Danny Masterson Rape Trial Turns Aggressive Fast As Scientology Spotlighted In Opening Statements

With a jury finally selected and seated, Danny Masterson’s trial on multiple rape charges began today with the Los Angeles County District Attorney’s office putting the Church of Scientology front and center. 

From the beginning, Assistant D.A. Reinhold Mueller proclaimed the trial as “three different sexual assault cases, in fact three different case of forcible rape.” With mere minutes to go before the noon lunch break and after the prosecution had completed its opening statement, defense lawyer Phillip Cohen gave an indication of the hard tone this trial could take on. The attorney leapt up to give a “couple of highlights” of their argument, how the alleged victims disregarded the advice of the LAPD and communicated with each other, and how there was a shakedown at play because Masterson made “oodles and oodles of money” on That 70s Show. With a number of objections from Mueller and others at the prosecution table, very quickly, as Cohen became more and more aggressive, a frustrated Judge Charlene Olmedo called the parties up to the bench and could be heard telling them to essentially dial it down. 

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“This case will also be about certain policies that each of these alleged victims understood they needed to follow,” Assistant D.A. Mueller told the courtroom earlier in the day of the David Miscavige-led organization of which the That 70s Show star and the trio of victims at the heart of the trial are or were members of. “They acted in certain ways, they engaged in certain behavior and made certain choices …based on certain policies,” Mueller went on to say of the role of Scientology in Masterson’s life and case.  

As the prosecutor spoke late Tuesday morning, the alleged victims’ faces were displayed on a video monitor on the far south wall of Olmedo’s courtroom in downtown Los Angeles. In fact, the large TV monitor was utilized frequently by Mueller as he ambled through the early stages of his opening statement  

Starting with a description of the alleged September 2002 rape by Masterson of an intoxicated “Jen B” in his Hollywood Hills home, Mueller noted the complexity of the case and the external forces at play. Focusing on the sudden loss of friendships and more that second generation Scientologist “Jen B” suffered after telling others about what supposedly happened with Masterson, Mueller admitted the alleged victim did not go to the police at the time and that she felt the incident, which may have resulted in a “pregnancy and a miscarriage” as a result, was consensual.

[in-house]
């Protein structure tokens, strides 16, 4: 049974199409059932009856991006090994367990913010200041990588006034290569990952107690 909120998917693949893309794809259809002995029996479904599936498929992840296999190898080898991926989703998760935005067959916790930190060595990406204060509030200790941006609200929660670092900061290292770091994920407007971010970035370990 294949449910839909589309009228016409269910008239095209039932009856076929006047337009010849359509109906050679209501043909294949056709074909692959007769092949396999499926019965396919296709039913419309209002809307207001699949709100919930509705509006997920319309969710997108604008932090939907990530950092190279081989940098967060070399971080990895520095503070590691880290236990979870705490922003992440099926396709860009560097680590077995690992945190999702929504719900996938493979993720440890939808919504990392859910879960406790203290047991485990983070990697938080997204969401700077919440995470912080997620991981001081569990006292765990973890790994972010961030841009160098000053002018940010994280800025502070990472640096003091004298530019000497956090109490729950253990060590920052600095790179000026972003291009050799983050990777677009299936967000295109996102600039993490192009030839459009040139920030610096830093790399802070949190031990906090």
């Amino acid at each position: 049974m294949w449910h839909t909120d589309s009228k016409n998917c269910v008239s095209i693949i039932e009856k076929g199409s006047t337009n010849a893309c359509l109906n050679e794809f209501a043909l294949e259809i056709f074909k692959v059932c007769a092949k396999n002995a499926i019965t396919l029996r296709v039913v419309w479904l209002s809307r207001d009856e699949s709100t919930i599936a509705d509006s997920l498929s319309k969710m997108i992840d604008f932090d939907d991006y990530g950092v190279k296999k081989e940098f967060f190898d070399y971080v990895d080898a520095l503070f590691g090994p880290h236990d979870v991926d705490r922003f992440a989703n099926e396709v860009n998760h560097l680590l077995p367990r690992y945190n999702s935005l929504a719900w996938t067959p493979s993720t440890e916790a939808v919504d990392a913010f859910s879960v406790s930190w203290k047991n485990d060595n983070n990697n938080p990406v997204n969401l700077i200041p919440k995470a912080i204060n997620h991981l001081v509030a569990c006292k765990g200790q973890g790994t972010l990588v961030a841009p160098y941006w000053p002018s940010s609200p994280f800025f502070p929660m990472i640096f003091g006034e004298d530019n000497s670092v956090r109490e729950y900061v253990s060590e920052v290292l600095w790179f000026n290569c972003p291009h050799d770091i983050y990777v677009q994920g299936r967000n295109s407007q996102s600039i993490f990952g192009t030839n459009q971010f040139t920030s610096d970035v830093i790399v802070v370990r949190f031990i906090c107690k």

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“What she didn’t believe was consensual was that he flipped her over and penetrated her anus,” Mueller stated, additionally describing how “Jen B” came to see the whole incident as non-consensual over time.  

As has been detailed in court documents over the past few years since Masterson was first arrested by the LAPD, part of that change of mind by “Jen B” was another alleged assault in April 2003. After consuming half of a tumbler of a “fruity” drink that Masterson made for her, “Jen B” said she started to fell “woozy.” Originally intending just to pick up some keys, “Jen B” was pulled over to a Jacuzzi and told that she had 15 seconds to disrobe before he tossed her in the water.  

In the corresponding sequence of events, Masterson announced he was taking an increasingly nauseous “Jen B” upstairs to help her vomit. Soon afterwards, according to the Assistant D.A., Masterson moved the in and out of consciousness “Jen B” into the shower and, even as she tried to fight him off, carried her into the next door master bedroom. It is then that the second sexual incident with Masterson occurred – an incident that saw Masterson on top of her, penetrating her and smothering her with a pillow while telling her “you like this don’t you?” Instructing “Jen B” to not tell any of the people she told of the first incident of this second assault, Masterson supposedly also yelled at the passing out “Jen B” to “don’t f*cking move, don’t f*cking move,” when there is a knock on the door.  

Mueller said that “Jen B” remained in the master bedroom, at one point hiding in a closet, until the morning of the next day, April 26, 2003. Missing her father’s birthday BBQ because she was at Masterson’s house, “Jen B” did not later that day tell any of her family of what had occurred because she was “incredibly upset and embarrassed about what happened.” Later on a family trip to Florida, bruises started to show on her body and she did confide in a teenage member of her family elements of what occurred at Masterson’s home.  

It was at this point in his suddenly more aggressive opening statement, Assistant D.A. Muller truly flicked the switch on Scientology.  

“If you are going to tell me this is rape, it is not rape, “Jen B”s immediate Scientology supervisor Julian Schwartz told her when she went to him with the matter, according to Mueller. “In fact, you are not even allowed to say the word rape. You are not allowed to go to police or anyone.” 

Schwartz allegedly made it clear to “Jen B” that if she did make any of what happened public it would be consider “a high crime” in Scientology and she could be declared a “suppressive person. At a subsequent response in April 2004 from Scientology’s International Justice Chief also told “Jen B” she would be a SP if you went to the cops, which she was once again asking permission to do.    

Still, on June 6, 2006, “Jen B” went to the Hollywood LAPD station to tell them her story. Very soon afterwards a meeting at “Jen B”s parent’s home saw the young woman pressured to sign an NDA and drop the matter or be essentially excommunicated, “Jen B” inked the document for the Scientology lawyer allegedly in her parent’s living room, and a series of payments followed as the police case withered.